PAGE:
I've been researching camera options since we got our $150 canon earlier last year. It takes horrible pictures in 'auto' mode, and though it's fine for the blog, I'd like better quality for family pictures. I've read up on cameras from about $400 down to $200 as that's our budget. Here's what I'm going to look at today:
Anyway, in doing so, I've also been reading photography blogs and forums, learning about the settings Canon offers. One of the most helpful has been Ken Rockwell. He gives easy to understand, common sense advice on using both dslr and p&s cameras.
Several of the things I fiddled with today were the Flash and Exposure settings. I've read on most blogs to turn off your flash when taking indoor shots, and I've had reasonable success doing so except in my family room. I got a cheapo tree lamp with two lamps, and one of them promptly fritzed out. It's useless now, but before I decide to go replace it, I was curious about whether just using different setting with my in-camera flash would produce the same kind of shots for family photos (so I don't have to haul out a lamp tree everytime I want to take a picture for non-blogging!)
I used Ken's preferred default settings for my canon this morning....
Used a tripod. ISO and White Balance were set to 'auto', and I used the 'vivid' setting.
I did these in the darkest room of my house, with an overhead light and small side table lights on. It's a cloudy winter morning out of the only north facing window in the room. I didn't touch these in picasa or any other editing program...these babies are straight out of my camera.
First set: Shot about 5 ft from subject in 'normal' mode. Flash was set to 'slow synchro', Exposure at '0'.
Next I just moved the exposure to -1 which darkens the flash a bit:
Then I moved the exposure all the way to -2, which I think gives the best result.
This next set is without a flash. First, exposure set to '0'....very similar to the above shot using the slow synchro, but cooler tones. I like the warmth the flash gave better, but this is pretty good.
Then I moved the exposure up to +1...overexposed for sure.
For funsies (pull out yer sunglasses), here's no flash and +2 exposure:
Lastly, I set the camera flash to 'ON', to see the difference between the regular flash and the 'slow synchro' flash. This is exposure set back to '0' again. Compared to the first shot I took, this is much more harsh and greyed.
Exposure -1. Ick.
Exposure -2: More ick.
So, bottom line for shooting in low light without a lamp tree: Try the slow synchro setting. Ken says the slow synchro is best for getting background brightness indoors (slower shutter speed). I agree. He also says the trick is to get the flash to match the ambient light already available, and using the -2 exposure setting with the slow synchro gave me the best match (this is what Ken uses as well). I could actually see this on my LCD screen. Different times of the day, or changing the lighting in the room would necessitate using different exposures. One note: Ken also uses gel filters, which I may experiment with as well, even on my wee in-camera flash.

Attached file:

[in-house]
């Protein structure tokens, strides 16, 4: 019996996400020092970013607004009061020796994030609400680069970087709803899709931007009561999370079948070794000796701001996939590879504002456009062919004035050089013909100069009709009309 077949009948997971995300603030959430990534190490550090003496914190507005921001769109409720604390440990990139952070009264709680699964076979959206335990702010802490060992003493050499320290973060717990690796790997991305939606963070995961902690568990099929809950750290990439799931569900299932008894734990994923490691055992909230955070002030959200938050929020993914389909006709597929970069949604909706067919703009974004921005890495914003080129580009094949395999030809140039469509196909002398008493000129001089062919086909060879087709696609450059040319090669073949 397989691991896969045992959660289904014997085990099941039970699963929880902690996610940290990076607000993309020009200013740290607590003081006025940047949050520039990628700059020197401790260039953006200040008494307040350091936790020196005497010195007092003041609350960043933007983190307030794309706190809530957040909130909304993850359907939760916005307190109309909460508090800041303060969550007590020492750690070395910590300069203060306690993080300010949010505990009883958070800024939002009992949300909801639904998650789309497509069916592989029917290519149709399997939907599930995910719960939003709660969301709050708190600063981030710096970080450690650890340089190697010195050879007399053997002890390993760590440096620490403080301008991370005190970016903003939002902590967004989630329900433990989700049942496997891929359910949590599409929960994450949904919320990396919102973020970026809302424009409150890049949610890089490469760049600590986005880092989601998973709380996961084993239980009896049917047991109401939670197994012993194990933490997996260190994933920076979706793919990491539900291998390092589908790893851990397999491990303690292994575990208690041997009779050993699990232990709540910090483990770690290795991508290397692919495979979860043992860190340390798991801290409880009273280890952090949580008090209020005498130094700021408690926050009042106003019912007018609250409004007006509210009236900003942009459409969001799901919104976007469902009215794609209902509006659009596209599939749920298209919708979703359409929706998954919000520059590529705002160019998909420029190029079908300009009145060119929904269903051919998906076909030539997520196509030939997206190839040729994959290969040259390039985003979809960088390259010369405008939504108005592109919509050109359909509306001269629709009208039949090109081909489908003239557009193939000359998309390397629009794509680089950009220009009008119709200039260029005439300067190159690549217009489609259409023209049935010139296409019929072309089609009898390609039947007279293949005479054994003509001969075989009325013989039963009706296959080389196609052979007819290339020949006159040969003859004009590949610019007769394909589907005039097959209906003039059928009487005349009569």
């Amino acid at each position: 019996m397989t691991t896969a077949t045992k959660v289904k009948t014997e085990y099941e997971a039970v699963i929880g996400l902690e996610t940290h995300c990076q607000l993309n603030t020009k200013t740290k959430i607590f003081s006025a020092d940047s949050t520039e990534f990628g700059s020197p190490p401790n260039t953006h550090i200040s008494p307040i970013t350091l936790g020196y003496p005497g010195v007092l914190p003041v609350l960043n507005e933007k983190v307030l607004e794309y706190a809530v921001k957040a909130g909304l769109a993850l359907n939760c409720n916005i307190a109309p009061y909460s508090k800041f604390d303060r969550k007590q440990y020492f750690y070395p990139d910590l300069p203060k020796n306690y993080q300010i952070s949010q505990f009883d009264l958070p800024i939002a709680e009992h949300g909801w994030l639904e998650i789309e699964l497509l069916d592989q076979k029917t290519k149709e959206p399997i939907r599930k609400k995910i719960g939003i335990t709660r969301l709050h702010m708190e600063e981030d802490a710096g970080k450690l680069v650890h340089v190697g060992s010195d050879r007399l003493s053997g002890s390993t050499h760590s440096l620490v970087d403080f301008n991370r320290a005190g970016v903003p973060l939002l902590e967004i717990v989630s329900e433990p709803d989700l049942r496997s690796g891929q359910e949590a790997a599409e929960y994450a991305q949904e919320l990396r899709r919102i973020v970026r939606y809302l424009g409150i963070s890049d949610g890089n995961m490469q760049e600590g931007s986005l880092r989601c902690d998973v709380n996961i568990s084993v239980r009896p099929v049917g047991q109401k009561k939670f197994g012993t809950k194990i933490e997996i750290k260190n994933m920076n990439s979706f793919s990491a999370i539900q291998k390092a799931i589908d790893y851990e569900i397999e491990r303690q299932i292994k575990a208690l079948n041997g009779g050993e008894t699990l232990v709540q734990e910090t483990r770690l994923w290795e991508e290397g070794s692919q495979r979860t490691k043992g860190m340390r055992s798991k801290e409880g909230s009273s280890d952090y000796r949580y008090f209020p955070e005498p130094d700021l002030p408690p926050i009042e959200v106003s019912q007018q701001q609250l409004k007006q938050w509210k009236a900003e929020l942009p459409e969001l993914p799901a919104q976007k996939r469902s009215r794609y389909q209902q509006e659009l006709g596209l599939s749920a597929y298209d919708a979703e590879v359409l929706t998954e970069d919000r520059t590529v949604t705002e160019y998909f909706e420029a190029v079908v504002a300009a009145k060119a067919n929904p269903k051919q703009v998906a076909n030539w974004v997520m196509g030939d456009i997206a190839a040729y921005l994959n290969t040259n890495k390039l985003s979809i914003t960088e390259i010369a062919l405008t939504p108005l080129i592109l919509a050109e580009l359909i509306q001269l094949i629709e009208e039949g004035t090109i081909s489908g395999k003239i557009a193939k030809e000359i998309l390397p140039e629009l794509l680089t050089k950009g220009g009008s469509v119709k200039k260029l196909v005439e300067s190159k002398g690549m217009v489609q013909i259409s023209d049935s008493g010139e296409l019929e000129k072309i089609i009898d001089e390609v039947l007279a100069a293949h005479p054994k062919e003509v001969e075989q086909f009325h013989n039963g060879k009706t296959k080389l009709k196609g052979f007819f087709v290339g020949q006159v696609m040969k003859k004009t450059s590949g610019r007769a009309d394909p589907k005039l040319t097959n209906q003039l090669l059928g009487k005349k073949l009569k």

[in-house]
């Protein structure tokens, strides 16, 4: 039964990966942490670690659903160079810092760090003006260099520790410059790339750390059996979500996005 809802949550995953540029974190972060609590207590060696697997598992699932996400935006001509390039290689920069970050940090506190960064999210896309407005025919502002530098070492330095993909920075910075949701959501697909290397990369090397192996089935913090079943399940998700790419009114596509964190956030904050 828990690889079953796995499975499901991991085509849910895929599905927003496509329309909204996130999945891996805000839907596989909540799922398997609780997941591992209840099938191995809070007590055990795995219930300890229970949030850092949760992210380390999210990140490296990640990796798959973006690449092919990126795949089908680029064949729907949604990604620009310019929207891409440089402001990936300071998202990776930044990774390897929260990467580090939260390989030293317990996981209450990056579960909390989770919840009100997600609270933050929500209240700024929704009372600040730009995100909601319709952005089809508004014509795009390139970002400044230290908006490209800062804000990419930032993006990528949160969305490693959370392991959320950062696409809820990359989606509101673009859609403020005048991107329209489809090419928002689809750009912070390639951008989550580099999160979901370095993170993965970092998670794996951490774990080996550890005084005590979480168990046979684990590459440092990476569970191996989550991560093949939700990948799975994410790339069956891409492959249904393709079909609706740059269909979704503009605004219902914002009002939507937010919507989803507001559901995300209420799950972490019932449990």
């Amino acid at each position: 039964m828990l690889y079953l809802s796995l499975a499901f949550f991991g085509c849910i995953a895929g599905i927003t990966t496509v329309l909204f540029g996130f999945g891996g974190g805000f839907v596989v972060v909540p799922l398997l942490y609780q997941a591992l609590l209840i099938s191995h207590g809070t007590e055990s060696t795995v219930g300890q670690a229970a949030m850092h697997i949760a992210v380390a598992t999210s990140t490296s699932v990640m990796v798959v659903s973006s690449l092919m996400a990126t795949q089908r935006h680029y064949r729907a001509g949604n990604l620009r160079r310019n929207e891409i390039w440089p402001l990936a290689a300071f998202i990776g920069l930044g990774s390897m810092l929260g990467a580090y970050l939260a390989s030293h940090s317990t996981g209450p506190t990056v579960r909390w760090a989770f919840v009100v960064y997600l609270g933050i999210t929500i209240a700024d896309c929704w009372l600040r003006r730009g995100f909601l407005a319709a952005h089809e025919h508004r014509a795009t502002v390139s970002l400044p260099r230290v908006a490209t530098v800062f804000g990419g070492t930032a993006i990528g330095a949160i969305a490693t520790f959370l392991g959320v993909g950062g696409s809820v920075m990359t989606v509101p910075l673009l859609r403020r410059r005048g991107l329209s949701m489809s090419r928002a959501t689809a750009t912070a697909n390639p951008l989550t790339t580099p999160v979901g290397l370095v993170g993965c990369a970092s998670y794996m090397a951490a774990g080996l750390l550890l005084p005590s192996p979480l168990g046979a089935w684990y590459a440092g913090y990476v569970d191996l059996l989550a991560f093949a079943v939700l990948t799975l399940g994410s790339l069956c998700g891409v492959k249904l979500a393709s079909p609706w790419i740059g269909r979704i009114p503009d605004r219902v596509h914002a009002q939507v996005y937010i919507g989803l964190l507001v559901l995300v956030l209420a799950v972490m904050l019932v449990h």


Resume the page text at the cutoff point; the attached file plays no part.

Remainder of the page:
Next up I used my Macro setting. I did the same grouping of shots as above: First used the slow synchro and fiddled with the exposures. Here's '0' exposure: Nice shot, but too 'flashy' for my taste I think. Would prolly depend on the subject (ie: less glitter and gold might respond well to the warmer tones of slow synchro).
Next I shut the flash OFF. Exposure back to '0'. This is the best setting for Macro IMO, as you'll soon see:
I upped the exposure +1: Not bad....kinda a pretty, artsy shot:
Exposure +2: Ick.
Then I turned the flash on, started back at '0' exposure...pretty standard type of shot seen on many blogs.
Exposure -2: Um, no.
So for macro shots, no flash, exposure '0'. Maybe a +1 for an artsy shot. For cooler toned subjects, the slow synchro might work as well.
Ok last round of shots is at my camera's wide angle and about 15 ft from the subject matter. Again, starting with the slow synchro flash and '0' exposure:
Darkened the exposure to -1:
Then darkened to -2: Again, as in the first grouping with the beadboard doors, this setting is my favorite.
Next, flash OFF, exposure back to '0': And again, like the door pics, this is a decent shot, but I prefer the warmness the slow synchro addes to the pic above.
Exposure upped to +1:
Get out those sunglasses again +2:
Finally, set flash to regular ON. Start back with exposure '0': Harsh and greyed. Also too dark.
Darkened to -1:
And a yukky -2:
So what did I learn with these experiments?
That I'll be using the SLOW SYNCHRO flash option and a -2 exposure for low light, indoor shots of family in NORMAL mode. Regular flash=bad pictures. 0 flash=iffy shots unless you're in macro mode and your subject is warm-toned.
My next experiments will be playing with White Balance. Do you find this helpful? Of course everyone's camera is different, but this gives you an idea of what to start fiddling with first to get better pics for your family and blog.